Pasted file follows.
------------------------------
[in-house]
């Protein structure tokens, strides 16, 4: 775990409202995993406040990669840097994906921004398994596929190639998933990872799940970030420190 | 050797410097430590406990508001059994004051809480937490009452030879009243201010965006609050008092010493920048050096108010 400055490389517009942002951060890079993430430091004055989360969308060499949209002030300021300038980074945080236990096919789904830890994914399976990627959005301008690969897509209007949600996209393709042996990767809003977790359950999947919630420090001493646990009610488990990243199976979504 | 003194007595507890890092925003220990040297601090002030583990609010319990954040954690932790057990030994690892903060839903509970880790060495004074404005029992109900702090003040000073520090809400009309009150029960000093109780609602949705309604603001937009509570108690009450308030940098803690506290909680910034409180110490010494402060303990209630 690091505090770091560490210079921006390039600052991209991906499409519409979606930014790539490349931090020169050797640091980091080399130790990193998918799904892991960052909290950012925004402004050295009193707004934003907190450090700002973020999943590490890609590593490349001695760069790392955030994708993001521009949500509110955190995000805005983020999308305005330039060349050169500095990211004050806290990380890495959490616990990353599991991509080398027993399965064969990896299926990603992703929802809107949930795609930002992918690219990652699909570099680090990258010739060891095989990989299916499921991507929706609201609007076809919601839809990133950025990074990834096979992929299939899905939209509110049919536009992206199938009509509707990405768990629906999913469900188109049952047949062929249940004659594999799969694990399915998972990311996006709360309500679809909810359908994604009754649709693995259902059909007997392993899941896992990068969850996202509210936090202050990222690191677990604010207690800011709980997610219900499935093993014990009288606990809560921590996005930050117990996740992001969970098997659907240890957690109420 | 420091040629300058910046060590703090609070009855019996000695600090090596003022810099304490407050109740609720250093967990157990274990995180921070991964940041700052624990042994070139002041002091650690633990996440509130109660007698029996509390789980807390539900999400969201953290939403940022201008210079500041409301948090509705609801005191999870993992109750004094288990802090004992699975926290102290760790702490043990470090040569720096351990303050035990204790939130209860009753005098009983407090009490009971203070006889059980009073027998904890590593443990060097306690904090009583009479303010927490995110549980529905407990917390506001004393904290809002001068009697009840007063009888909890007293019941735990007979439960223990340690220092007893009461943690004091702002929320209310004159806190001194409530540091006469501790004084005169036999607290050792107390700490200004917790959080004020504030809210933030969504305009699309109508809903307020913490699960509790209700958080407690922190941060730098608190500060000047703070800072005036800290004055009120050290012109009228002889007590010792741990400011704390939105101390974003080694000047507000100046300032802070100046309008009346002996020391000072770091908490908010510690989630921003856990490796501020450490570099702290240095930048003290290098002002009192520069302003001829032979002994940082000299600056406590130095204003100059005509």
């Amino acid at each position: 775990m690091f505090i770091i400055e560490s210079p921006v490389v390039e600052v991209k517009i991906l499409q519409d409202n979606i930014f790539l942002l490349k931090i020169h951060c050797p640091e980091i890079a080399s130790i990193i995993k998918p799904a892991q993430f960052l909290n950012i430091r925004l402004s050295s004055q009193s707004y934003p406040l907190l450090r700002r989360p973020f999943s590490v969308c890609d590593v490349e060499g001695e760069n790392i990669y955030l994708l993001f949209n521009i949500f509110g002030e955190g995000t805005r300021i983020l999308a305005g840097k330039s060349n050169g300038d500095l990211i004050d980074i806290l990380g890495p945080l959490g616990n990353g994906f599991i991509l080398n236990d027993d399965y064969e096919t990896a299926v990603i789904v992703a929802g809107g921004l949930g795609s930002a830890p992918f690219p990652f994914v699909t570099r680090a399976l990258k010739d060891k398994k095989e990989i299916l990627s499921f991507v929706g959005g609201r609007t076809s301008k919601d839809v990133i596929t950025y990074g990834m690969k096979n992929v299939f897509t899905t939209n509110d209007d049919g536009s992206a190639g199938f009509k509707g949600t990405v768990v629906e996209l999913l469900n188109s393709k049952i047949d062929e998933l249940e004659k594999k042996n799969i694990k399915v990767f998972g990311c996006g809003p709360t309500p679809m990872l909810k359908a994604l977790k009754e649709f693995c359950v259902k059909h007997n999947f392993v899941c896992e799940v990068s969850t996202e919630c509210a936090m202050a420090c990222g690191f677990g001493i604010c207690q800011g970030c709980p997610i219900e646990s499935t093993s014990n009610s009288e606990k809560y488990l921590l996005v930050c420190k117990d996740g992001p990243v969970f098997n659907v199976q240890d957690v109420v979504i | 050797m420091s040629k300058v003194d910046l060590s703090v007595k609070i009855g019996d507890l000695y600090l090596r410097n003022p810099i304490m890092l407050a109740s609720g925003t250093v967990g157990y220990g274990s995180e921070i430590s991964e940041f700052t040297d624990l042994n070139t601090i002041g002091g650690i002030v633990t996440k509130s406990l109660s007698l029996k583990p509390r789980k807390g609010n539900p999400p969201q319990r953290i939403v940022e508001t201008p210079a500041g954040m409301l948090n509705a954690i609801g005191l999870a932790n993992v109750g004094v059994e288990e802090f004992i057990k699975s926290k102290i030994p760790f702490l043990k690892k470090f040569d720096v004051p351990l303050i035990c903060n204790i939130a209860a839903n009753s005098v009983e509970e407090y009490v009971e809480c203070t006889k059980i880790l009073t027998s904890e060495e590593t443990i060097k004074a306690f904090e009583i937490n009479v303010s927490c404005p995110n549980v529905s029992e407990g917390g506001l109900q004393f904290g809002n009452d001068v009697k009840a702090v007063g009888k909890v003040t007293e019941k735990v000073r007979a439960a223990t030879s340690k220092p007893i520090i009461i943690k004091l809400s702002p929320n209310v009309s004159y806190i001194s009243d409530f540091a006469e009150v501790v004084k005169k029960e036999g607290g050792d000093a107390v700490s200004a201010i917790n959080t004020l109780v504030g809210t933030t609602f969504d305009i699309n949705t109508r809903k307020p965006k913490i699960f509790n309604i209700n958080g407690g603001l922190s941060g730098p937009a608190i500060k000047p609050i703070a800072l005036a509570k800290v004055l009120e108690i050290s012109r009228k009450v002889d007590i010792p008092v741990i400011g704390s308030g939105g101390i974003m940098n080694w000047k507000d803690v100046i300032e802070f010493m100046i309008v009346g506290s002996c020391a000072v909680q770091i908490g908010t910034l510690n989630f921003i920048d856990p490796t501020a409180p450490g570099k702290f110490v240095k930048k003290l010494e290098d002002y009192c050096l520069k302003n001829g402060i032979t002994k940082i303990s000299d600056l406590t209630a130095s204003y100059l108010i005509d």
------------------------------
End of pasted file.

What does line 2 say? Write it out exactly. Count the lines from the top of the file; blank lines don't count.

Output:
């Protein structure tokens, strides 16, 4: 775990409202995993406040990669840097994906921004398994596929190639998933990872799940970030420190 | 050797410097430590406990508001059994004051809480937490009452030879009243201010965006609050008092010493920048050096108010 400055490389517009942002951060890079993430430091004055989360969308060499949209002030300021300038980074945080236990096919789904830890994914399976990627959005301008690969897509209007949600996209393709042996990767809003977790359950999947919630420090001493646990009610488990990243199976979504 | 003194007595507890890092925003220990040297601090002030583990609010319990954040954690932790057990030994690892903060839903509970880790060495004074404005029992109900702090003040000073520090809400009309009150029960000093109780609602949705309604603001937009509570108690009450308030940098803690506290909680910034409180110490010494402060303990209630 690091505090770091560490210079921006390039600052991209991906499409519409979606930014790539490349931090020169050797640091980091080399130790990193998918799904892991960052909290950012925004402004050295009193707004934003907190450090700002973020999943590490890609590593490349001695760069790392955030994708993001521009949500509110955190995000805005983020999308305005330039060349050169500095990211004050806290990380890495959490616990990353599991991509080398027993399965064969990896299926990603992703929802809107949930795609930002992918690219990652699909570099680090990258010739060891095989990989299916499921991507929706609201609007076809919601839809990133950025990074990834096979992929299939899905939209509110049919536009992206199938009509509707990405768990629906999913469900188109049952047949062929249940004659594999799969694990399915998972990311996006709360309500679809909810359908994604009754649709693995259902059909007997392993899941896992990068969850996202509210936090202050990222690191677990604010207690800011709980997610219900499935093993014990009288606990809560921590996005930050117990996740992001969970098997659907240890957690109420 | 420091040629300058910046060590703090609070009855019996000695600090090596003022810099304490407050109740609720250093967990157990274990995180921070991964940041700052624990042994070139002041002091650690633990996440509130109660007698029996509390789980807390539900999400969201953290939403940022201008210079500041409301948090509705609801005191999870993992109750004094288990802090004992699975926290102290760790702490043990470090040569720096351990303050035990204790939130209860009753005098009983407090009490009971203070006889059980009073027998904890590593443990060097306690904090009583009479303010927490995110549980529905407990917390506001004393904290809002001068009697009840007063009888909890007293019941735990007979439960223990340690220092007893009461943690004091702002929320209310004159806190001194409530540091006469501790004084005169036999607290050792107390700490200004917790959080004020504030809210933030969504305009699309109508809903307020913490699960509790209700958080407690922190941060730098608190500060000047703070800072005036800290004055009120050290012109009228002889007590010792741990400011704390939105101390974003080694000047507000100046300032802070100046309008009346002996020391000072770091908490908010510690989630921003856990490796501020450490570099702290240095930048003290290098002002009192520069302003001829032979002994940082000299600056406590130095204003100059005509």